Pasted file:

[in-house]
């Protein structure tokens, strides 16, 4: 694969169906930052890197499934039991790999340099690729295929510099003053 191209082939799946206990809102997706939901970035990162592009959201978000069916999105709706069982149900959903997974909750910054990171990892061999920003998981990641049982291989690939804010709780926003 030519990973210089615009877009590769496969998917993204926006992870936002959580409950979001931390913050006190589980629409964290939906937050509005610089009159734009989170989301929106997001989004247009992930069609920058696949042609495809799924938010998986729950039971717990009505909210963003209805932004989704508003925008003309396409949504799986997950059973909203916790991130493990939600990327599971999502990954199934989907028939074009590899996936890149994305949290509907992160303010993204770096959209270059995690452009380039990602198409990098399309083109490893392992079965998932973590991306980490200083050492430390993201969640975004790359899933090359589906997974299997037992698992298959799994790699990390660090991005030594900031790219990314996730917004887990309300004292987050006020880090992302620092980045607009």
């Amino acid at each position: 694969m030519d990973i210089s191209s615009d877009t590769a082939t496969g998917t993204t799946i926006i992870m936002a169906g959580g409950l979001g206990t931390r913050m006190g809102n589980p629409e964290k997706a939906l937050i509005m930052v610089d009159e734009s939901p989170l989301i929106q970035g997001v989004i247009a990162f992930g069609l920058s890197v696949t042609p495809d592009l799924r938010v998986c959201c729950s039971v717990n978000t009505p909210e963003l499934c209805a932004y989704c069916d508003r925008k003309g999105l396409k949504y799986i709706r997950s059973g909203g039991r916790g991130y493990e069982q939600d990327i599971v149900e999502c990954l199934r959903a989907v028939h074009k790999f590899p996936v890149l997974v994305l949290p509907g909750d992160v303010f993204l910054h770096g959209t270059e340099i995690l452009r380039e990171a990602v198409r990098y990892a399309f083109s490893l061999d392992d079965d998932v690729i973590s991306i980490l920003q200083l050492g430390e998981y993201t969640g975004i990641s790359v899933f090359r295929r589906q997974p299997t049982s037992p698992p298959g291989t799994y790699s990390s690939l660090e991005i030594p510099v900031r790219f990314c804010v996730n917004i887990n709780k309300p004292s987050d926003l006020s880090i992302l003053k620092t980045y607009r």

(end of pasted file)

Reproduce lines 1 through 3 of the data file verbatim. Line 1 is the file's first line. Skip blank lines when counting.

[in-house]
């Protein structure tokens, strides 16, 4: 694969169906930052890197499934039991790999340099690729295929510099003053 191209082939799946206990809102997706939901970035990162592009959201978000069916999105709706069982149900959903997974909750910054990171990892061999920003998981990641049982291989690939804010709780926003 030519990973210089615009877009590769496969998917993204926006992870936002959580409950979001931390913050006190589980629409964290939906937050509005610089009159734009989170989301929106997001989004247009992930069609920058696949042609495809799924938010998986729950039971717990009505909210963003209805932004989704508003925008003309396409949504799986997950059973909203916790991130493990939600990327599971999502990954199934989907028939074009590899996936890149994305949290509907992160303010993204770096959209270059995690452009380039990602198409990098399309083109490893392992079965998932973590991306980490200083050492430390993201969640975004790359899933090359589906997974299997037992698992298959799994790699990390660090991005030594900031790219990314996730917004887990309300004292987050006020880090992302620092980045607009």
């Amino acid at each position: 694969m030519d990973i210089s191209s615009d877009t590769a082939t496969g998917t993204t799946i926006i992870m936002a169906g959580g409950l979001g206990t931390r913050m006190g809102n589980p629409e964290k997706a939906l937050i509005m930052v610089d009159e734009s939901p989170l989301i929106q970035g997001v989004i247009a990162f992930g069609l920058s890197v696949t042609p495809d592009l799924r938010v998986c959201c729950s039971v717990n978000t009505p909210e963003l499934c209805a932004y989704c069916d508003r925008k003309g999105l396409k949504y799986i709706r997950s059973g909203g039991r916790g991130y493990e069982q939600d990327i599971v149900e999502c990954l199934r959903a989907v028939h074009k790999f590899p996936v890149l997974v994305l949290p509907g909750d992160v303010f993204l910054h770096g959209t270059e340099i995690l452009r380039e990171a990602v198409r990098y990892a399309f083109s490893l061999d392992d079965d998932v690729i973590s991306i980490l920003q200083l050492g430390e998981y993201t969640g975004i990641s790359v899933f090359r295929r589906q997974p299997t049982s037992p698992p298959g291989t799994y790699s990390s690939l660090e991005i030594p510099v900031r790219f990314c804010v996730n917004i887990n709780k309300p004292s987050d926003l006020s880090i992302l003053k620092t980045y607009r």